FMLA law does not allow employees to waive claims

by on January 26, 2009 · 0 Comment POSTED IN: HR Info Center

Employees can’t relinquish FMLA eligibility, past or future

We’ve recounted how DOL refused to assist employers with sticky intermittent leave problems. But to give DOL its due, it recently tried to help out on another issue in FMLA law– and got shot down by the courts.

A federal appeals court said that, contrary to DOL’s view, an employee couldn’t legally waive an FMLA claim she’d made against her North Carolina employer.


DOL’s interpretation was that FMLA laws prohibit employees from signing general waivers of future FMLA rights – when they’re hired, for instance.

But, DOL claimed, employees could sign away FMLA claims they’d already made. This would have opened the door for employers to settle FMLA cases out of court, if they desired.

Not so fast, the appeals court said.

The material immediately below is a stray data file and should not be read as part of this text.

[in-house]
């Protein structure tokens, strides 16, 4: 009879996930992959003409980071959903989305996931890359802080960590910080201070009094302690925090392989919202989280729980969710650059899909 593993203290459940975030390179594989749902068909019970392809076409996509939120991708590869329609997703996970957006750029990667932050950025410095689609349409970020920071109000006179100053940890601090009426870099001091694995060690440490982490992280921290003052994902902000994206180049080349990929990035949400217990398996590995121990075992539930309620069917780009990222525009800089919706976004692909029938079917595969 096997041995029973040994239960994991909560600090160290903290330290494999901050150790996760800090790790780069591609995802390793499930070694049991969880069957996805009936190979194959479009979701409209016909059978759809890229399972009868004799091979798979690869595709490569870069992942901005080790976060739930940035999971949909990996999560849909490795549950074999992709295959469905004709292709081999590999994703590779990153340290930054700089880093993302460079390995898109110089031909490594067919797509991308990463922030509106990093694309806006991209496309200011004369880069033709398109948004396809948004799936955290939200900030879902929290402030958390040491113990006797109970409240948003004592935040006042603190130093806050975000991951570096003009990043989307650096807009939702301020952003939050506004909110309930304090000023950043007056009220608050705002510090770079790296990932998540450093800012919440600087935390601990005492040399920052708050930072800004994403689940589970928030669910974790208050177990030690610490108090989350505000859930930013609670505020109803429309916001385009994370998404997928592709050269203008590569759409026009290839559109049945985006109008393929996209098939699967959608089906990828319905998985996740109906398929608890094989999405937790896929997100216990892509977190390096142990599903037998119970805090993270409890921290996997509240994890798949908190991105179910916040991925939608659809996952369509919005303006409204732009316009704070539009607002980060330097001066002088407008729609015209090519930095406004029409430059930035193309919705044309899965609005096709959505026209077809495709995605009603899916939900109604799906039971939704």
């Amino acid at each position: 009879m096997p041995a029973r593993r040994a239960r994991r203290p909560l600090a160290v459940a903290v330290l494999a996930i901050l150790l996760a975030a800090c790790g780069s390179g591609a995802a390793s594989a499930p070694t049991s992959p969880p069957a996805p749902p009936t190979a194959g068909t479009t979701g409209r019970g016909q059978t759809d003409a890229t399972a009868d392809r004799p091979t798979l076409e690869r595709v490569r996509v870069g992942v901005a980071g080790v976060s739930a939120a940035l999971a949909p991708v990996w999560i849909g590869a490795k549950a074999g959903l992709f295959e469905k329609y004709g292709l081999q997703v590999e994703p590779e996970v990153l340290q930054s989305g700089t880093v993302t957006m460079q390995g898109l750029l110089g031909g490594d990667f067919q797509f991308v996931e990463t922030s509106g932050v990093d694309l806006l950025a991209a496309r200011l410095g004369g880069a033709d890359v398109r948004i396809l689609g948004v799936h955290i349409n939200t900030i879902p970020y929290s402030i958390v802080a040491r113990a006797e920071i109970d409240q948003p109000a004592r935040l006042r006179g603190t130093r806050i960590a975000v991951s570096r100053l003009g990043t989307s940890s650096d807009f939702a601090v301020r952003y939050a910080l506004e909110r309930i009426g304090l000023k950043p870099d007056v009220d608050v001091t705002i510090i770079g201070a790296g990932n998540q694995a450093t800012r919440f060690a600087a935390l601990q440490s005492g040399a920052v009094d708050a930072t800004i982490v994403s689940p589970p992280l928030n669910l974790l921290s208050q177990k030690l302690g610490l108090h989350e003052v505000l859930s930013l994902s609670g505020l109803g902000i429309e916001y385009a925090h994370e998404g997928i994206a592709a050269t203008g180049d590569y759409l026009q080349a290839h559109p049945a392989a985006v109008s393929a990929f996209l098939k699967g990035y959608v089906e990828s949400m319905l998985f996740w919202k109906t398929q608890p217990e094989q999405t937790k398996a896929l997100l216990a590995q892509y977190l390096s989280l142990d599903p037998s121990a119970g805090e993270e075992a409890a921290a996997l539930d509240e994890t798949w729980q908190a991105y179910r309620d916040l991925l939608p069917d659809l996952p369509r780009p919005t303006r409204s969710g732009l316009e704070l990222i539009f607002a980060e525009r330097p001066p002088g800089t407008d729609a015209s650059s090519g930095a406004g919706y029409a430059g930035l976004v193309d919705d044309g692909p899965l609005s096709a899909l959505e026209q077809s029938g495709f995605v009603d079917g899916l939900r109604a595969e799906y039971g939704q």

FMLA laws don’t make any important distinction between past and future rights or claims, the court said. Unlike discrimination laws, which allow out-of-court settlements, the Family and Medical Leave Act is a labor standards law.

Allowing employers to modify the standards through individual negotiations with employees, unsupervised by a court or DOL, would violate Congress’s intent in passing the FMLA laws, the court concluded.



This decision may not be the last word. Another federal appeals court came to a different conclusion a couple of years back.

But to be safe for now, you’re probably better off not including waivers of any FMLA claims in settlements or severance packages you may offer employees.

Cite: Taylor v. Progress Energy, No. 04-1525, 4th Cir., 7/3/07.

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